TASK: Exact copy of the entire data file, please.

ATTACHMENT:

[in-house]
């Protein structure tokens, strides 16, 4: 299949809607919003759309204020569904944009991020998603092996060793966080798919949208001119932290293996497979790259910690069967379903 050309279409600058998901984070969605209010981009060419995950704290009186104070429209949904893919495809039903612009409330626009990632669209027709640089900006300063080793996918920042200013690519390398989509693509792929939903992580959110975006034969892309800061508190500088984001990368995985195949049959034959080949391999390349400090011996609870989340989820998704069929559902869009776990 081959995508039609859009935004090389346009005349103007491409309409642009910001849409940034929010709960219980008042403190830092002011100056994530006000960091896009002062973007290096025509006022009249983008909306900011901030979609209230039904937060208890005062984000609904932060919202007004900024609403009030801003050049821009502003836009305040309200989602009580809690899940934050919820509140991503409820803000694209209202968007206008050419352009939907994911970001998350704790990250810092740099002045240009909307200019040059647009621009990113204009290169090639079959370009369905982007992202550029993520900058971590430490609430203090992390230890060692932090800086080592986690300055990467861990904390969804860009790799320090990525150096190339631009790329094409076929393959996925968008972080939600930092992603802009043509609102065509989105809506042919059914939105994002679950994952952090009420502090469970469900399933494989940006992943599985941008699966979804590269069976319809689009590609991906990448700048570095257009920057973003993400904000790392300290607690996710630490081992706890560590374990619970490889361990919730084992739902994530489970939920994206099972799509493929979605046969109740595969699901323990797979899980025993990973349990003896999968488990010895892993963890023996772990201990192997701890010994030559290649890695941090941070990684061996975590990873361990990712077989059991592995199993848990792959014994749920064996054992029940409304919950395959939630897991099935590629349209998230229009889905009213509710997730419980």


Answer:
[in-house]
């Protein structure tokens, strides 16, 4: 299949809607919003759309204020569904944009991020998603092996060793966080798919949208001119932290293996497979790259910690069967379903 050309279409600058998901984070969605209010981009060419995950704290009186104070429209949904893919495809039903612009409330626009990632669209027709640089900006300063080793996918920042200013690519390398989509693509792929939903992580959110975006034969892309800061508190500088984001990368995985195949049959034959080949391999390349400090011996609870989340989820998704069929559902869009776990 081959995508039609859009935004090389346009005349103007491409309409642009910001849409940034929010709960219980008042403190830092002011100056994530006000960091896009002062973007290096025509006022009249983008909306900011901030979609209230039904937060208890005062984000609904932060919202007004900024609403009030801003050049821009502003836009305040309200989602009580809690899940934050919820509140991503409820803000694209209202968007206008050419352009939907994911970001998350704790990250810092740099002045240009909307200019040059647009621009990113204009290169090639079959370009369905982007992202550029993520900058971590430490609430203090992390230890060692932090800086080592986690300055990467861990904390969804860009790799320090990525150096190339631009790329094409076929393959996925968008972080939600930092992603802009043509609102065509989105809506042919059914939105994002679950994952952090009420502090469970469900399933494989940006992943599985941008699966979804590269069976319809689009590609991906990448700048570095257009920057973003993400904000790392300290607690996710630490081992706890560590374990619970490889361990919730084992739902994530489970939920994206099972799509493929979605046969109740595969699901323990797979899980025993990973349990003896999968488990010895892993963890023996772990201990192997701890010994030559290649890695941090941070990684061996975590990873361990990712077989059991592995199993848990792959014994749920064996054992029940409304919950395959939630897991099935590629349209998230229009889905009213509710997730419980």